- Our forefathers through persistent struggle secured our basic right to freedom
- Our duty is to be eternally vigilant in guarding our freedom
- We must never allow our society to be enslaved by foreign cultures and ideals
My fellow Jamaicans:
The 1st August 1838 is a significant day in Jamaica’s history. We commemorate the day as representing victory after centuries of struggle for freedom by our forefathers. This day marks our full freedom as a people, the end of the wicked and dehumanizing system of slavery, and the start of another long struggle to build a society and eventually a nation. It also shows that regardless of the difficult and protracted nature of the struggle, with persistence and commitment we will succeed.
Our forefathers through persistent struggle secured our basic right to freedom. The right to use our effort and industry as we see it fit, to enjoy the fruits of our labour and seek our own happiness and fulfilment without a master and his whip at our backs. These are the rights that we, their successors and inheritors, must cherish and protect at all times.
Today, we sometimes take this freedom for granted and forget the importance of the struggle. Our duty is to be eternally vigilant in guarding our freedom.
Sir William Alexander Bustamante, National Hero and one of our nation’s founders, said in 1947: “We must not allow the sufferings and pains of Gordon and Bogle to go in vain”. In other words, treasure the legacies of our freedom fighters, our Sam Sharpes, our Paul Bogles, our Marcus Mosiah Garveys, our Norman Manleys, our Nannys of the Maroons!
Indeed, ensuring that the flames of freedom will keep burning in our hearts, minds and actions is acknowledging the personal relationship that each of us have with our nation’s founding figures; the very personal debt that each of us owe these brave souls, whose efforts have allowed us the privileges to call this great country free and our own.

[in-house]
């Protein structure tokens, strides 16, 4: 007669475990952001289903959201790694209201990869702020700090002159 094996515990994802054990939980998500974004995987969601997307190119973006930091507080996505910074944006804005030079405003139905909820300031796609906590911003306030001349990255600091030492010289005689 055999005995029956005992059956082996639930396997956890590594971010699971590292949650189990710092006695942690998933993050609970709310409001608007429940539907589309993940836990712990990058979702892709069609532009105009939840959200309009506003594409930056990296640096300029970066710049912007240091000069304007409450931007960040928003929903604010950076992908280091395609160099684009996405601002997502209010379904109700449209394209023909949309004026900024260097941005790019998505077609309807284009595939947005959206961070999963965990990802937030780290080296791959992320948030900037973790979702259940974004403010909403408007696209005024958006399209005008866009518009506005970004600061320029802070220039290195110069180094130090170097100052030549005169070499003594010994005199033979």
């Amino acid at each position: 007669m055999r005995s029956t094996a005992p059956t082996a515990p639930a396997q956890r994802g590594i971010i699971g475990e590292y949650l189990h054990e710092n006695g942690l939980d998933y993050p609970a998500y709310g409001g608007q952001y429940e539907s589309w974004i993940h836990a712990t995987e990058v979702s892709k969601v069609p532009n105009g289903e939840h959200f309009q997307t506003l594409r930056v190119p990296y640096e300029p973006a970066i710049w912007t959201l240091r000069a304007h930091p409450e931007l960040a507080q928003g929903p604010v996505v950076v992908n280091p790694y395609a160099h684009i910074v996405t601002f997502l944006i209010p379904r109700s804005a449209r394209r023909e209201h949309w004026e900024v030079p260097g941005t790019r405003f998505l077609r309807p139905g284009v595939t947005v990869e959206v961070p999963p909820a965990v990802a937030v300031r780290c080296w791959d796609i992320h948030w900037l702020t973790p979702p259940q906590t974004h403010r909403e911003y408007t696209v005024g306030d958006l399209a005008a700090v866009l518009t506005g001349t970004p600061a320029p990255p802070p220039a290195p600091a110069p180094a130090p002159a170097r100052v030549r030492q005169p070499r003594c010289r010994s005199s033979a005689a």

We have another duty to our forefathers, we must never allow our society to be enslaved by foreign cultures and ideals. The new slavery threat shackles the mind, and traps us in behaviours and desires that subjugates us to corruption and immorality, even self hate. Let us guard against this, let us reinforce the values for which our ancestors stood. This duty is as much a personal obligation as it is for our government to ensure that our freedoms and values are secured by respecting all Jamaicans and treating them with dignity and equality.
As we celebrate Emancipation Day, bear in mind that freedom was not free, freedom is not a destination, freedom is a journey. The price of freedom is eternal vigilance.
My fellow Jamaicans, I look forward to working with you for the continued emancipation of our people, so that the flames of freedom in our blessed nation shall never die.
Thank you and God bless you all.